There once was a preacher who would bring the Word of God from town to town. He was called the “Train Preacher,” because he would travel by train to evangelize. And at each stop along the way he would preach until the train was ready to move on. He then climbed aboard and was on his way to the next stop. On one of his trips, as he sat in the back, he noticed a young man who had a well worn suitcase beneath his seat. Often this young man would get out of his seat and pace about the train car clearly agitated. When he once again settled into his seat the preacher approached the young man, hoping to be of some help, and asked if it’d be OK if he took the seat next to him. The young man said that would be OK. The preacher asked where he was going, making the usual small talk to break the ice. The young man said he had been away for a long time and was on his way home. The preacher told him that he had noticed that he seemed stressed, and would he like to talk about it. Well, the flood gates opened. The young man unburdened himself by telling the preacher that he wasn’t sure if he would even be welcomed home. The priest said I’m sure your parents must be anxious to see you. I don’t think so said the young man. “And why is that?” asked the preacher. Because my dad and I never saw eye to eye on much of anything. We always battled. One day I had had it and packed this bag and headed toward the front door. My dad said; “If you walk out that door, don’t ever come back!” I said; “Don’t worry….I won’t! And stormed out the door. I kept going until I was out of the state. I took minor jobs just to get by. I was not living any where near a good as I was at home. Then one night after having been drinking at a bar with some guys I got to know, one of them got it into his head that it would be a good idea to rob the local gas station. Well, as bad as the idea was, the consequences were worse. We all ended up in prison. I just got out today and am on my way home right now. I am scared though, because I don’t know if I’ll be welcome.  The preached interjected: “I’m sure all is forgiven, after all you are their son.” He said, “I can’t be sure of that, seeing how I left, and that I ended up in jail and all. A few weeks before I was released from prison I wrote a letter to my folks. I told them everything that had happened since I left. I was sorry for leaving and that I would understand, after all I did, if they did not want me back.” In the letter I asked them, if they wanted me back to please tie something white around a limb of the old tree at the train depot. If I saw it I would then know that I was forgiven and that they wanted me back. If I saw no white item tied on the tree then I would just move on and never bother them again. “Preacher, sir,” the young man asked, now with tears streaming down his cheeks: “I’m asking you to look for me because we are just about to arrive at the depot, and I’m so scared to look. I really want to go home.” The preacher agreed to look for him. As the train made the last turn the young man’s head was down expecting the deserved rejection. Why would they not, considering all that had transpired? The preacher peered out the window staining his neck to see. When the depot came into the clear the preacher said to the young man; “I think you may want to see this.” The young man rushed to the window. He did not see one white article, but, rather, every limb of the old tree was adorned with every white article of cloth that his parents must have owned. No greater affirmation of a welcome could there be than what was before their eyes; with emphasis! The young man grabbed his tattered bag and rushed off the train. The last thing the preacher saw was the young man running up a hill behind the depot to a house on a hill. And on that road quickly moving toward him was an elderly woman and man. The young man got his wish….he was home. – (Father John Gatzak, Executive Director of the Office of Radio & Television)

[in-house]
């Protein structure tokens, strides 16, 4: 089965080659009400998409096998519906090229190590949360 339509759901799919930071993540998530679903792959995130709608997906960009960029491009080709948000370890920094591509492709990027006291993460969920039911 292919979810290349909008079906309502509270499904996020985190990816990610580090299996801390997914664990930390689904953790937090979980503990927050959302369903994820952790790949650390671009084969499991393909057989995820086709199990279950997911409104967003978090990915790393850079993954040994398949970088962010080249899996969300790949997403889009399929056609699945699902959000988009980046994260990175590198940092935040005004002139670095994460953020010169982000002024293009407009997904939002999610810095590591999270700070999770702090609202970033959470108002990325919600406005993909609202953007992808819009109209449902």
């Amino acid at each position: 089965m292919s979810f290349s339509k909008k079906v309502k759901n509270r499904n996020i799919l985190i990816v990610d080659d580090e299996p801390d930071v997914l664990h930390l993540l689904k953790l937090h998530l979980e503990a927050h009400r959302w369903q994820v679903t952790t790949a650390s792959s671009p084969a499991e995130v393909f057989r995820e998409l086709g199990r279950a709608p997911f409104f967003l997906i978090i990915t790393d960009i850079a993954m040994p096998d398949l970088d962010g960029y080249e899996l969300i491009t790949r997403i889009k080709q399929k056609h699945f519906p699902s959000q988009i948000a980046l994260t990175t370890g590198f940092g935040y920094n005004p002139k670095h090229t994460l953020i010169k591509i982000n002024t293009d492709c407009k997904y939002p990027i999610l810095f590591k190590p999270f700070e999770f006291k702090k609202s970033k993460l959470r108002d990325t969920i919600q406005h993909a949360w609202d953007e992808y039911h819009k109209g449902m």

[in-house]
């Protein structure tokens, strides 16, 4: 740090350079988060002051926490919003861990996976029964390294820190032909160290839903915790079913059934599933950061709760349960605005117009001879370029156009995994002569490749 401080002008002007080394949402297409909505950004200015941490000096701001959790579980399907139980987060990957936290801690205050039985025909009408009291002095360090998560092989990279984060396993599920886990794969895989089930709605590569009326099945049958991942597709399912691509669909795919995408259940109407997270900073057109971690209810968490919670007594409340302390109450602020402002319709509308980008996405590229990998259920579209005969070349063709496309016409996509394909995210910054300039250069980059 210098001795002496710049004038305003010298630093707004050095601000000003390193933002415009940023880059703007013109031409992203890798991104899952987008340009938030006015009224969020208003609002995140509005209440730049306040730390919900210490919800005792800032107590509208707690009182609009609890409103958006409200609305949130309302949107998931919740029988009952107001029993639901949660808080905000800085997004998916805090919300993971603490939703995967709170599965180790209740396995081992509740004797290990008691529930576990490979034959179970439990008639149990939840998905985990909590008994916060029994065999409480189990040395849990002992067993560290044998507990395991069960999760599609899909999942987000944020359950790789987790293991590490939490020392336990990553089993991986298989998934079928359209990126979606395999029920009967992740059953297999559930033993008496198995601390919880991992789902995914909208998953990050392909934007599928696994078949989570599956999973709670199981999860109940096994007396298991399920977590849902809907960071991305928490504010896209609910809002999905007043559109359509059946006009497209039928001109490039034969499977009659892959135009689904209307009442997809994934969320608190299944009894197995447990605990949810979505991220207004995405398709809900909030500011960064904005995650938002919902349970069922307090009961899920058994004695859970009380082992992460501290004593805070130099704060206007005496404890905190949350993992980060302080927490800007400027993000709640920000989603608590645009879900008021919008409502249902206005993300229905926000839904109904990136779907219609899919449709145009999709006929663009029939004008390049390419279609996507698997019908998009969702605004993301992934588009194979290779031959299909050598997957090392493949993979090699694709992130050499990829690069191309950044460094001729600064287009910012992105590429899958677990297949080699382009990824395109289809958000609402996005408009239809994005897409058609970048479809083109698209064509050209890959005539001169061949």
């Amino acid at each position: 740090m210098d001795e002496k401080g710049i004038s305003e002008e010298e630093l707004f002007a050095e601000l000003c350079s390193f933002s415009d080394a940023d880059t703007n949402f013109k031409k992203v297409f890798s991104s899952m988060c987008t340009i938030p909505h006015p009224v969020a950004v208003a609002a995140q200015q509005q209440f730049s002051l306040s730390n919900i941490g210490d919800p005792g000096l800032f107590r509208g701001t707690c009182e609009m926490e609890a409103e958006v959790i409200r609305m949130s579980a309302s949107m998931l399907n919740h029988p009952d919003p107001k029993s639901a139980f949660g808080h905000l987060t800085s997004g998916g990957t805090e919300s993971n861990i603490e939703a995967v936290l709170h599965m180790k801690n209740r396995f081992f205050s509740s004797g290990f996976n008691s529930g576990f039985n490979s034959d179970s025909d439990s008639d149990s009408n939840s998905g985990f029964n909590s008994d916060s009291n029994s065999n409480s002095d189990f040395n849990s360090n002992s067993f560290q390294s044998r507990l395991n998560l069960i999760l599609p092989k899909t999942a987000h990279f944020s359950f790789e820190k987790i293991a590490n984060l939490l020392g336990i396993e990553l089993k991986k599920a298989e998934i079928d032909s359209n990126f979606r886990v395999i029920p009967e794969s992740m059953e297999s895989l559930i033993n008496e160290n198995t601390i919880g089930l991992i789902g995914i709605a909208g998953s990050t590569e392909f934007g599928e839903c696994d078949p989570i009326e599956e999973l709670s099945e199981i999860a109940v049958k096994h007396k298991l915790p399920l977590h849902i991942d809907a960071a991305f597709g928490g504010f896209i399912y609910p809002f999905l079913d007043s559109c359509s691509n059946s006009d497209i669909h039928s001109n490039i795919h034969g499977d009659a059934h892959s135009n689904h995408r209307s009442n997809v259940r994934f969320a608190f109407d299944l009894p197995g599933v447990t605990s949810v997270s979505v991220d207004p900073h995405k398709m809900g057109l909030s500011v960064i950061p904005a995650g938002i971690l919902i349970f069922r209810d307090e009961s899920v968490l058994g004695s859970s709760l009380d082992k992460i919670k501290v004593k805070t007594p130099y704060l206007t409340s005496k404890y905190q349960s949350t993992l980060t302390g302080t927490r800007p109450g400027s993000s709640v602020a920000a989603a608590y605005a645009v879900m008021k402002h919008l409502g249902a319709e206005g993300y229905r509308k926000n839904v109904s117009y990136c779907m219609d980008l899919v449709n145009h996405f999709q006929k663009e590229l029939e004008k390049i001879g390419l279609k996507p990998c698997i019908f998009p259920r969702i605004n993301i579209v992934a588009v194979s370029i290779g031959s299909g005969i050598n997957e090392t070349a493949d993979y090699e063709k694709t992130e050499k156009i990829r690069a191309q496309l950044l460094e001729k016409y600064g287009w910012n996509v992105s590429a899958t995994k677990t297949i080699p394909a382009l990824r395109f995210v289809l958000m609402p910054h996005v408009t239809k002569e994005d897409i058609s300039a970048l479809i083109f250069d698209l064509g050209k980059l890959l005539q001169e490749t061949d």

And what of us? Are many of us not prodigal sons and daughters ourselves? Are we running toward home or from it? Have we distanced ourselves from God or drawn closer? Often we have turned from God and Church because we may foster some guilt due to the vices in our lives. We question, as the young man, how could God ever forgive me? It is this type of thinking that keeps us from Him and happiness. For we think as men and women not as God. What may seem impossible is not so for God. Our wills, too, often are not aligned with His. Another possibility for separation is that many have become confused and misguided by the propaganda of the worldly. First principles of life, enforced through reason and faith, are gifted us by the First Cause of all that is. These principles have been distorted by relativism. Up is down, down is up; right is wrong, wrong is right, good is evil and evil good. God is fallible and man is infallible. All these are seeds of doubt planted in men and women’s minds tainting the heart and weakening the will. We the creatures, through truth, are endowed with the ability to know the Creator as the son knows his father.